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INDIANAPOLIS, Ind. – Indiana State Police responded to the NAACP Thursday after the organization voiced its concerns about how officers are handling the Flora house fire that killed four young girls.

Thursday, during the kickoff to the Indiana State NAACP Convention, leaders questioned why more hasn’t been done in determining who set the fire and why family members have been shut out of the investigation process.

Conference President Barbara Bolling-Williams says she believes authorities have “bungled” the investigation. She says she believes investigators may be trying to cover up their missteps.

“Too many questions after a year? We should be wrapping things up now,” said Bolling-Williams. “I don’t even want to live in a community where this is allowed to happen and you couldn’t give me any answers. Why would I even want to stay there?”

Williams says the organization plans to keep pressure on investigators until the case is solved.

ISP Superintendent Doug Carter (L) and NAACP’s Barbara Bolling-Williams (R)

“A lot of unanswered questions are out there, and the NAACP is going to do all we can to make sure that whoever is responsible for this, this heinous act, that this comes to light and is dealt with appropriately,” said Bolling-Williams, a member of the NAACP’s National Board of Directors.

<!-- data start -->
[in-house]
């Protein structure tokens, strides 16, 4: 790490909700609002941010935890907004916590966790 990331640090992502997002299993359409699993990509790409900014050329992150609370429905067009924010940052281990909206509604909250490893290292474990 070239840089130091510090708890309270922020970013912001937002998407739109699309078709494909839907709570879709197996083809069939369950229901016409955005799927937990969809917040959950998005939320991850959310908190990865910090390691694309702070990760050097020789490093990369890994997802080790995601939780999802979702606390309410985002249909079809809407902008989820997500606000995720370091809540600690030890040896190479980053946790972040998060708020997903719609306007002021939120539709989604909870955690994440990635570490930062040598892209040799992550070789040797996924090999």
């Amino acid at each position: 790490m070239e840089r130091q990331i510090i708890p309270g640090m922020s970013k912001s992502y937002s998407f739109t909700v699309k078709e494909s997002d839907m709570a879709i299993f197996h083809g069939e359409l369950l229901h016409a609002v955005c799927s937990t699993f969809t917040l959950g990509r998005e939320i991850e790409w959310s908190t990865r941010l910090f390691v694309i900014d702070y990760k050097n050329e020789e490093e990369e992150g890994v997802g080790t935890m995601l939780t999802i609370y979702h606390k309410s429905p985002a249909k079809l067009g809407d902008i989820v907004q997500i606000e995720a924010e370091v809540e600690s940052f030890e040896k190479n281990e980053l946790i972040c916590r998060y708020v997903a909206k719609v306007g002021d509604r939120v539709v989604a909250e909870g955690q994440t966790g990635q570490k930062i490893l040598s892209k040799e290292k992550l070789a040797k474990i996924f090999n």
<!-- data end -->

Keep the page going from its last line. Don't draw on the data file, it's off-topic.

FOX59’s Aishah Hasnie spoke to Bolling-Williams last week about the intentions of the NAACP and the victims’ family

State police held a press conference Thursday in response to the NAACP’s remarks. Doug Carter, ISP Superintendent, started the presser by saying how much the Flora and Delphi cases have affected him.

“I don’t think anything has ever bothered me more than what’s occurred in Carroll County, Indiana, in my entire lifetime,” said Carter.

The officer went on to deny any sort of cover-up in regards to the case.

“Even the notion that there would even be a perception of a cover-up in regards to an investigation involving four little girls is not only unsubstantiated, but, ladies and gentleman, it strikes me at the very core of who I am,” said Carter. “I would give my life to find out who killed those little girls.”

Carter said he hopes to, one day, be able to tell the family and the public what ISP knows and when they knew it, but he cannot today. He went on to address and deny the accusations that the lack of developments is about race.

“Even the inference that it’s about race is so very wrong. It’s never mattered to me and never will.”

Carter said he encourages the people at the NAACP to share their thoughts and spread awareness of the case.